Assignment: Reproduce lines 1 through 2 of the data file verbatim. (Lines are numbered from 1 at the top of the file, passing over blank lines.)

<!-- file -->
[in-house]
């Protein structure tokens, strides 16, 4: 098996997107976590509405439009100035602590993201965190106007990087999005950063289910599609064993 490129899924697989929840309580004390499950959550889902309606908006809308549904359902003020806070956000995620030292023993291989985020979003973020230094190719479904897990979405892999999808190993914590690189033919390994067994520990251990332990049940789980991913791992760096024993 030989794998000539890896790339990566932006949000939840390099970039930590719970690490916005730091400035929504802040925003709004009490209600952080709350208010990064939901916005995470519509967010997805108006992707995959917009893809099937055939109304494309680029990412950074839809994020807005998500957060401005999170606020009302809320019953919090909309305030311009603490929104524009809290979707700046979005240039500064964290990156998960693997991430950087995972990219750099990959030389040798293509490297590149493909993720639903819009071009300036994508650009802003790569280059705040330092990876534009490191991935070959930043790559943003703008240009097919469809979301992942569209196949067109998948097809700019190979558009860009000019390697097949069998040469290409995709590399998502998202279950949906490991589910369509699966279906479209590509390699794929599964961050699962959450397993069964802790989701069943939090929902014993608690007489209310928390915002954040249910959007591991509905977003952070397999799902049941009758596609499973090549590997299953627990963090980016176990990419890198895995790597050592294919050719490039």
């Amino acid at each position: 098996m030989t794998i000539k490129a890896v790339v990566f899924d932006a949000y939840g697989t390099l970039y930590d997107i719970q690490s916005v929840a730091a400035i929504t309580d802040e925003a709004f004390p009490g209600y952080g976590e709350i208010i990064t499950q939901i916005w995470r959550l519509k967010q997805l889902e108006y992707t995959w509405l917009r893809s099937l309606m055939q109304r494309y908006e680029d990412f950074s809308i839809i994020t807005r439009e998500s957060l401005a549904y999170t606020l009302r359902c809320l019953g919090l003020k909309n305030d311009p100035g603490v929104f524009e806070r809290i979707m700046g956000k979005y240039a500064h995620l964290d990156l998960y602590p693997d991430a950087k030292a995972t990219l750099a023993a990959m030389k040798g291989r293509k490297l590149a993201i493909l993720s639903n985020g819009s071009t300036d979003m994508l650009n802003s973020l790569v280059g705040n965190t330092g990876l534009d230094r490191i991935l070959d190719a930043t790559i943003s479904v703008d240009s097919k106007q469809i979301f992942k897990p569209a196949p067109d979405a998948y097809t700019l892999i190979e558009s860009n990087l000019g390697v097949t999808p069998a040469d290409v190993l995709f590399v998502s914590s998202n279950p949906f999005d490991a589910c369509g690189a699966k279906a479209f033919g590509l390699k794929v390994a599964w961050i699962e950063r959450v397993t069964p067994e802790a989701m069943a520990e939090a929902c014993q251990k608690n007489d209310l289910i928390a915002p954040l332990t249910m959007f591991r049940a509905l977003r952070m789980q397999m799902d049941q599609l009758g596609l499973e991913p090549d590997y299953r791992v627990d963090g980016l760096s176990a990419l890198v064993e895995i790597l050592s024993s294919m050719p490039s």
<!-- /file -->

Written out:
[in-house]
């Protein structure tokens, strides 16, 4: 098996997107976590509405439009100035602590993201965190106007990087999005950063289910599609064993 490129899924697989929840309580004390499950959550889902309606908006809308549904359902003020806070956000995620030292023993291989985020979003973020230094190719479904897990979405892999999808190993914590690189033919390994067994520990251990332990049940789980991913791992760096024993 030989794998000539890896790339990566932006949000939840390099970039930590719970690490916005730091400035929504802040925003709004009490209600952080709350208010990064939901916005995470519509967010997805108006992707995959917009893809099937055939109304494309680029990412950074839809994020807005998500957060401005999170606020009302809320019953919090909309305030311009603490929104524009809290979707700046979005240039500064964290990156998960693997991430950087995972990219750099990959030389040798293509490297590149493909993720639903819009071009300036994508650009802003790569280059705040330092990876534009490191991935070959930043790559943003703008240009097919469809979301992942569209196949067109998948097809700019190979558009860009000019390697097949069998040469290409995709590399998502998202279950949906490991589910369509699966279906479209590509390699794929599964961050699962959450397993069964802790989701069943939090929902014993608690007489209310928390915002954040249910959007591991509905977003952070397999799902049941009758596609499973090549590997299953627990963090980016176990990419890198895995790597050592294919050719490039």